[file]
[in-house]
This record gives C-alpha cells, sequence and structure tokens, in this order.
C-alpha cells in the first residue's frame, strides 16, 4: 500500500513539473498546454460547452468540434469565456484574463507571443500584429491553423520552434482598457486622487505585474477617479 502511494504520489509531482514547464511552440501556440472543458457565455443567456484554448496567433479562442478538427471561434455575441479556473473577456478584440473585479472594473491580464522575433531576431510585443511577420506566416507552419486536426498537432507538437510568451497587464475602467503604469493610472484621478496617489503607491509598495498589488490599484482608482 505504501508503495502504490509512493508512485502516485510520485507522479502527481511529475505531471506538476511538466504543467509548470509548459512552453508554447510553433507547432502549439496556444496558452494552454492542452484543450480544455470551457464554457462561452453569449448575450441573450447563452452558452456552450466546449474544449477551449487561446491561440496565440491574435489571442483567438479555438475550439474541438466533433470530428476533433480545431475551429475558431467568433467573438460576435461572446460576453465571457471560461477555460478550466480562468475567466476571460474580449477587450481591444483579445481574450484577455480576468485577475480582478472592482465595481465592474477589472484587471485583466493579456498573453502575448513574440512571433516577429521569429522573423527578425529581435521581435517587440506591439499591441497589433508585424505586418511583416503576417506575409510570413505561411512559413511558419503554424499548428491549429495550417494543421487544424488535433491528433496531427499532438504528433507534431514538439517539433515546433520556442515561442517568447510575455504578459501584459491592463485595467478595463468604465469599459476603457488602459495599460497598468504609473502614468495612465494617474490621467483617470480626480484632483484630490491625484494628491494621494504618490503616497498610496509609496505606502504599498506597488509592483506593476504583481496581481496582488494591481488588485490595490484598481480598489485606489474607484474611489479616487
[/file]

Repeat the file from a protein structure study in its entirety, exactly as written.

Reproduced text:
[in-house]
This record gives C-alpha cells, sequence and structure tokens, in this order.
C-alpha cells in the first residue's frame, strides 16, 4: 500500500513539473498546454460547452468540434469565456484574463507571443500584429491553423520552434482598457486622487505585474477617479 502511494504520489509531482514547464511552440501556440472543458457565455443567456484554448496567433479562442478538427471561434455575441479556473473577456478584440473585479472594473491580464522575433531576431510585443511577420506566416507552419486536426498537432507538437510568451497587464475602467503604469493610472484621478496617489503607491509598495498589488490599484482608482 505504501508503495502504490509512493508512485502516485510520485507522479502527481511529475505531471506538476511538466504543467509548470509548459512552453508554447510553433507547432502549439496556444496558452494552454492542452484543450480544455470551457464554457462561452453569449448575450441573450447563452452558452456552450466546449474544449477551449487561446491561440496565440491574435489571442483567438479555438475550439474541438466533433470530428476533433480545431475551429475558431467568433467573438460576435461572446460576453465571457471560461477555460478550466480562468475567466476571460474580449477587450481591444483579445481574450484577455480576468485577475480582478472592482465595481465592474477589472484587471485583466493579456498573453502575448513574440512571433516577429521569429522573423527578425529581435521581435517587440506591439499591441497589433508585424505586418511583416503576417506575409510570413505561411512559413511558419503554424499548428491549429495550417494543421487544424488535433491528433496531427499532438504528433507534431514538439517539433515546433520556442515561442517568447510575455504578459501584459491592463485595467478595463468604465469599459476603457488602459495599460497598468504609473502614468495612465494617474490621467483617470480626480484632483484630490491625484494628491494621494504618490503616497498610496509609496505606502504599498506597488509592483506593476504583481496581481496582488494591481488588485490595490484598481480598489485606489474607484474611489479616487